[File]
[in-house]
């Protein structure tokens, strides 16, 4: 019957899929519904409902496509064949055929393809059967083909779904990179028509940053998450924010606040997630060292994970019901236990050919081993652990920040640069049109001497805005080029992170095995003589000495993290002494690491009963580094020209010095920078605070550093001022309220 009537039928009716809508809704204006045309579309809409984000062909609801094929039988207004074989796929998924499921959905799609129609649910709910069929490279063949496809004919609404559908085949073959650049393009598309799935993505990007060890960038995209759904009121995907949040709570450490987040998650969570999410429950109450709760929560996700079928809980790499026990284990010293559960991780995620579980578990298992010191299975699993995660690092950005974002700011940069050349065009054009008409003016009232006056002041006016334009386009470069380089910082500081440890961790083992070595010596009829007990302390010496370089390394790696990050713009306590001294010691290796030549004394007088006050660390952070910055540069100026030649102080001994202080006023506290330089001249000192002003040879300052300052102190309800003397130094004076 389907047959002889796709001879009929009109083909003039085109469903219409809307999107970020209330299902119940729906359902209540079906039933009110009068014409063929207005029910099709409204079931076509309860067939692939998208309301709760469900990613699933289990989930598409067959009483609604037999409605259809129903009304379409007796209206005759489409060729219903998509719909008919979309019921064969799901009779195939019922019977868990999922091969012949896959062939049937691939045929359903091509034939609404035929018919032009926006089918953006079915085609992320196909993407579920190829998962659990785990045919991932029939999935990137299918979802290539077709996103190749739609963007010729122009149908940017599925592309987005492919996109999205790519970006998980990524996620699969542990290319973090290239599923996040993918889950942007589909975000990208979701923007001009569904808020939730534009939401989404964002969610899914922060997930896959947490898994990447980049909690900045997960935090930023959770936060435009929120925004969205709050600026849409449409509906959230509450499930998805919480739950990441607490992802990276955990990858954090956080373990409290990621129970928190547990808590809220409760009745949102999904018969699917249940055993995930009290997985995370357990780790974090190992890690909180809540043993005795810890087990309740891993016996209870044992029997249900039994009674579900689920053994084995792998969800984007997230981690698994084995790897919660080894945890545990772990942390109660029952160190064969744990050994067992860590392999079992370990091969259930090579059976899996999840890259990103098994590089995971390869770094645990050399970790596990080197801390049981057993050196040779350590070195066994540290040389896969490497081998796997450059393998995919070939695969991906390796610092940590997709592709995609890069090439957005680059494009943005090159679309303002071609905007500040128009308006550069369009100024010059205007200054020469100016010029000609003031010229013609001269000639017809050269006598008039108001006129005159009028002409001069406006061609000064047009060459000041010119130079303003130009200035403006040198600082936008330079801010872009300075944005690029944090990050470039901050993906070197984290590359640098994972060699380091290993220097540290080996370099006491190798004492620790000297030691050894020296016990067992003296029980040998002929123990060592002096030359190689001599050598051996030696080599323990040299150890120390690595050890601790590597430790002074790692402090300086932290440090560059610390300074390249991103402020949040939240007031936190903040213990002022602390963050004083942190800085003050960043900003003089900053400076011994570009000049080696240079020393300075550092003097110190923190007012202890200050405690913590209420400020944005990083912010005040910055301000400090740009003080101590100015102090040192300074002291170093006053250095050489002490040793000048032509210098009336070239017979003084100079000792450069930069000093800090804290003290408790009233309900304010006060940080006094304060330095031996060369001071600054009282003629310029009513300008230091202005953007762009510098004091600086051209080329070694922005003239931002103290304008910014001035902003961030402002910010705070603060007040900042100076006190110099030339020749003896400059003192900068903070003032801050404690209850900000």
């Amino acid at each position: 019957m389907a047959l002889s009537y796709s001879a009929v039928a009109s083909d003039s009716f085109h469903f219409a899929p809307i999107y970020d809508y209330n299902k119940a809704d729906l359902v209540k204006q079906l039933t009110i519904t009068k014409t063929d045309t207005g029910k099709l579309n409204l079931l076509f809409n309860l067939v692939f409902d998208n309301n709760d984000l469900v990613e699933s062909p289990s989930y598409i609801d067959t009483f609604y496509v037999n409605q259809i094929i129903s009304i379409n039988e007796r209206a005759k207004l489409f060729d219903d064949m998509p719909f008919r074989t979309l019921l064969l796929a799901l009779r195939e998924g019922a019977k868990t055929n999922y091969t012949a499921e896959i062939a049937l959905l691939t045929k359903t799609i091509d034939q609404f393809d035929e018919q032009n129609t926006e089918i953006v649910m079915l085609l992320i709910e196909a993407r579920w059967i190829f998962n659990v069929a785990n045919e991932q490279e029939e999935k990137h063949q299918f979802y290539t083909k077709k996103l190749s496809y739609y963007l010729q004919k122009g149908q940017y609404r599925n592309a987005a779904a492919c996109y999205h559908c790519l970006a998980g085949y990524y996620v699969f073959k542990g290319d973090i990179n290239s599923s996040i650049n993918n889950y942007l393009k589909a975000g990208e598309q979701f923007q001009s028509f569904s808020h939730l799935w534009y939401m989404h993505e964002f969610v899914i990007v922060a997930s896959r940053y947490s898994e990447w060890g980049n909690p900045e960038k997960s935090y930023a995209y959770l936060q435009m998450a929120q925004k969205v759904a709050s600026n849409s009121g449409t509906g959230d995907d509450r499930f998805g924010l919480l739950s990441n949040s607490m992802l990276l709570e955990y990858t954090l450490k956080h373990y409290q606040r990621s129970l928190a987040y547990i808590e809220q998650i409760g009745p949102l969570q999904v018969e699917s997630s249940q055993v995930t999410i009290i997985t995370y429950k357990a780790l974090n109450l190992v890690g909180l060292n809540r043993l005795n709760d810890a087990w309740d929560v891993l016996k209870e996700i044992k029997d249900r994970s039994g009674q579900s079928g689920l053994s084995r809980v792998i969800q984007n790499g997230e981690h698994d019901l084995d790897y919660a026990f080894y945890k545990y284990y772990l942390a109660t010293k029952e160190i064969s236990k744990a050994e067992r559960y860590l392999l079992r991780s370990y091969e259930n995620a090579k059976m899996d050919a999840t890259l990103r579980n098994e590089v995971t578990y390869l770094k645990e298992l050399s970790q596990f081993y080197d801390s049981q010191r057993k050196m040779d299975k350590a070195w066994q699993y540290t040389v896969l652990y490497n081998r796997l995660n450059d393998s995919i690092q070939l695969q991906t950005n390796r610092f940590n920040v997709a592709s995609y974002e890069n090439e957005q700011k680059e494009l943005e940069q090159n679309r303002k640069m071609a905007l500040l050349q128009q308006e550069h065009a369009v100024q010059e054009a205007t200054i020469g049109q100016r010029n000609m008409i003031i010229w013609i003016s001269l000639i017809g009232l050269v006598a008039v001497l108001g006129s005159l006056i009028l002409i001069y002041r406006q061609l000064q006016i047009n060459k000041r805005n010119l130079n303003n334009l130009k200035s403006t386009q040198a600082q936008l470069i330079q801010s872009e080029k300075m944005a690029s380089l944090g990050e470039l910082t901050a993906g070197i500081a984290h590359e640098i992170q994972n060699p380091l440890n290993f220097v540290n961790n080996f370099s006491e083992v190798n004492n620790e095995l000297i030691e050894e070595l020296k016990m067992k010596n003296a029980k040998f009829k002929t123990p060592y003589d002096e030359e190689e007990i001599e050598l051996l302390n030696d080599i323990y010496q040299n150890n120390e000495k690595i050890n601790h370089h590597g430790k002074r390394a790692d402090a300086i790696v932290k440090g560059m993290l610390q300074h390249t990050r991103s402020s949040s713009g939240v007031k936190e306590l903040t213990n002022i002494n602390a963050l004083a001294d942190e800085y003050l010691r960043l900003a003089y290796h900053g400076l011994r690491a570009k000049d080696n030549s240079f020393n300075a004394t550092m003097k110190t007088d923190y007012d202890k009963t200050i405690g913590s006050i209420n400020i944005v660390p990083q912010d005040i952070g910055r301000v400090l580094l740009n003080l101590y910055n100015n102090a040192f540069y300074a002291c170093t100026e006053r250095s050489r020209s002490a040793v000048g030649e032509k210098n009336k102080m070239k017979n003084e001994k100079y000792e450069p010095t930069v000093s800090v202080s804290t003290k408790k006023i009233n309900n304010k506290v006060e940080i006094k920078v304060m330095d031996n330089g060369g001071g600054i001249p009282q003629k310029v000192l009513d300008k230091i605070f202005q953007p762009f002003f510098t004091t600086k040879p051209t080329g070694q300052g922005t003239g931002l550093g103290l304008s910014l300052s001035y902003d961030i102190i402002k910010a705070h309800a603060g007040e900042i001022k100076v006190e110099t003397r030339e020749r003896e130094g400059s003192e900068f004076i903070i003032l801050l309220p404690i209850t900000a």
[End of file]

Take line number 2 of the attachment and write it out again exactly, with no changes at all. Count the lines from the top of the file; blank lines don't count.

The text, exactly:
């Protein structure tokens, strides 16, 4: 019957899929519904409902496509064949055929393809059967083909779904990179028509940053998450924010606040997630060292994970019901236990050919081993652990920040640069049109001497805005080029992170095995003589000495993290002494690491009963580094020209010095920078605070550093001022309220 009537039928009716809508809704204006045309579309809409984000062909609801094929039988207004074989796929998924499921959905799609129609649910709910069929490279063949496809004919609404559908085949073959650049393009598309799935993505990007060890960038995209759904009121995907949040709570450490987040998650969570999410429950109450709760929560996700079928809980790499026990284990010293559960991780995620579980578990298992010191299975699993995660690092950005974002700011940069050349065009054009008409003016009232006056002041006016334009386009470069380089910082500081440890961790083992070595010596009829007990302390010496370089390394790696990050713009306590001294010691290796030549004394007088006050660390952070910055540069100026030649102080001994202080006023506290330089001249000192002003040879300052300052102190309800003397130094004076 389907047959002889796709001879009929009109083909003039085109469903219409809307999107970020209330299902119940729906359902209540079906039933009110009068014409063929207005029910099709409204079931076509309860067939692939998208309301709760469900990613699933289990989930598409067959009483609604037999409605259809129903009304379409007796209206005759489409060729219903998509719909008919979309019921064969799901009779195939019922019977868990999922091969012949896959062939049937691939045929359903091509034939609404035929018919032009926006089918953006079915085609992320196909993407579920190829998962659990785990045919991932029939999935990137299918979802290539077709996103190749739609963007010729122009149908940017599925592309987005492919996109999205790519970006998980990524996620699969542990290319973090290239599923996040993918889950942007589909975000990208979701923007001009569904808020939730534009939401989404964002969610899914922060997930896959947490898994990447980049909690900045997960935090930023959770936060435009929120925004969205709050600026849409449409509906959230509450499930998805919480739950990441607490992802990276955990990858954090956080373990409290990621129970928190547990808590809220409760009745949102999904018969699917249940055993995930009290997985995370357990780790974090190992890690909180809540043993005795810890087990309740891993016996209870044992029997249900039994009674579900689920053994084995792998969800984007997230981690698994084995790897919660080894945890545990772990942390109660029952160190064969744990050994067992860590392999079992370990091969259930090579059976899996999840890259990103098994590089995971390869770094645990050399970790596990080197801390049981057993050196040779350590070195066994540290040389896969490497081998796997450059393998995919070939695969991906390796610092940590997709592709995609890069090439957005680059494009943005090159679309303002071609905007500040128009308006550069369009100024010059205007200054020469100016010029000609003031010229013609001269000639017809050269006598008039108001006129005159009028002409001069406006061609000064047009060459000041010119130079303003130009200035403006040198600082936008330079801010872009300075944005690029944090990050470039901050993906070197984290590359640098994972060699380091290993220097540290080996370099006491190798004492620790000297030691050894020296016990067992003296029980040998002929123990060592002096030359190689001599050598051996030696080599323990040299150890120390690595050890601790590597430790002074790692402090300086932290440090560059610390300074390249991103402020949040939240007031936190903040213990002022602390963050004083942190800085003050960043900003003089900053400076011994570009000049080696240079020393300075550092003097110190923190007012202890200050405690913590209420400020944005990083912010005040910055301000400090740009003080101590100015102090040192300074002291170093006053250095050489002490040793000048032509210098009336070239017979003084100079000792450069930069000093800090804290003290408790009233309900304010006060940080006094304060330095031996060369001071600054009282003629310029009513300008230091202005953007762009510098004091600086051209080329070694922005003239931002103290304008910014001035902003961030402002910010705070603060007040900042100076006190110099030339020749003896400059003192900068903070003032801050404690209850900000």